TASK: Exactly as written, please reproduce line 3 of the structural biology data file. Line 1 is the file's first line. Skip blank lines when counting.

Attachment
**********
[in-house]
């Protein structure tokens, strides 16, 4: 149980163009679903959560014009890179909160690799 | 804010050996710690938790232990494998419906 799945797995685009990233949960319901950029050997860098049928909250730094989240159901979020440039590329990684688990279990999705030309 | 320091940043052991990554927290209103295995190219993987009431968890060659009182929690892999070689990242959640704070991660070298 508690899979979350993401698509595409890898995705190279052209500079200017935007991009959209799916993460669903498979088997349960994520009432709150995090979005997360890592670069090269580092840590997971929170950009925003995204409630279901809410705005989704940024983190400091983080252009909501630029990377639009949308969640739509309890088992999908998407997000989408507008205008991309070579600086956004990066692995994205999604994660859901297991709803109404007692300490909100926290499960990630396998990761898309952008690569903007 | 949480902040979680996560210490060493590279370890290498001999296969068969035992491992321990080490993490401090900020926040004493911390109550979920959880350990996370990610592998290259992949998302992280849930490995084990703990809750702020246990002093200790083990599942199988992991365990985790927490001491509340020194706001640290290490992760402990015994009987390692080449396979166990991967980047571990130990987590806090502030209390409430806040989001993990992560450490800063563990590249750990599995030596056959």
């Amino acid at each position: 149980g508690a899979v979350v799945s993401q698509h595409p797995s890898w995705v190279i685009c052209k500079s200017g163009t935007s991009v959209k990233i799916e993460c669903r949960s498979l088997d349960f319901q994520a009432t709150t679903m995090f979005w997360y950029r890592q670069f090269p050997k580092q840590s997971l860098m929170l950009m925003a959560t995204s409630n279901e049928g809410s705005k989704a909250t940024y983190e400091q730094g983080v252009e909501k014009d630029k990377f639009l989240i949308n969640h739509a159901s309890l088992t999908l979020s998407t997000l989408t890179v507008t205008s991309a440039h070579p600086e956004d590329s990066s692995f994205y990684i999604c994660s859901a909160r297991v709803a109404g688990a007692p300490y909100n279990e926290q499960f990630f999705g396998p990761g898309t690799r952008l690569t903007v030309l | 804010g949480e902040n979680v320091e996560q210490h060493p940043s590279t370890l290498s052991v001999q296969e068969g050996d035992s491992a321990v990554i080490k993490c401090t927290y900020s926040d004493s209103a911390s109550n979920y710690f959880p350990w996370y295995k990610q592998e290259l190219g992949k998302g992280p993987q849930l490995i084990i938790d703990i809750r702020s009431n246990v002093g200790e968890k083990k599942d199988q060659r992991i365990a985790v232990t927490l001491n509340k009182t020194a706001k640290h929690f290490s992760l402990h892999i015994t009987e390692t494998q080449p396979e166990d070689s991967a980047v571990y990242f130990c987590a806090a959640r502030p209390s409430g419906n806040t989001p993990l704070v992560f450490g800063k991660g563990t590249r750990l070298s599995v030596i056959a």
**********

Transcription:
């Amino acid at each position: 149980g508690a899979v979350v799945s993401q698509h595409p797995s890898w995705v190279i685009c052209k500079s200017g163009t935007s991009v959209k990233i799916e993460c669903r949960s498979l088997d349960f319901q994520a009432t709150t679903m995090f979005w997360y950029r890592q670069f090269p050997k580092q840590s997971l860098m929170l950009m925003a959560t995204s409630n279901e049928g809410s705005k989704a909250t940024y983190e400091q730094g983080v252009e909501k014009d630029k990377f639009l989240i949308n969640h739509a159901s309890l088992t999908l979020s998407t997000l989408t890179v507008t205008s991309a440039h070579p600086e956004d590329s990066s692995f994205y990684i999604c994660s859901a909160r297991v709803a109404g688990a007692p300490y909100n279990e926290q499960f990630f999705g396998p990761g898309t690799r952008l690569t903007v030309l | 804010g949480e902040n979680v320091e996560q210490h060493p940043s590279t370890l290498s052991v001999q296969e068969g050996d035992s491992a321990v990554i080490k993490c401090t927290y900020s926040d004493s209103a911390s109550n979920y710690f959880p350990w996370y295995k990610q592998e290259l190219g992949k998302g992280p993987q849930l490995i084990i938790d703990i809750r702020s009431n246990v002093g200790e968890k083990k599942d199988q060659r992991i365990a985790v232990t927490l001491n509340k009182t020194a706001k640290h929690f290490s992760l402990h892999i015994t009987e390692t494998q080449p396979e166990d070689s991967a980047v571990y990242f130990c987590a806090a959640r502030p209390s409430g419906n806040t989001p993990l704070v992560f450490g800063k991660g563990t590249r750990l070298s599995v030596i056959a």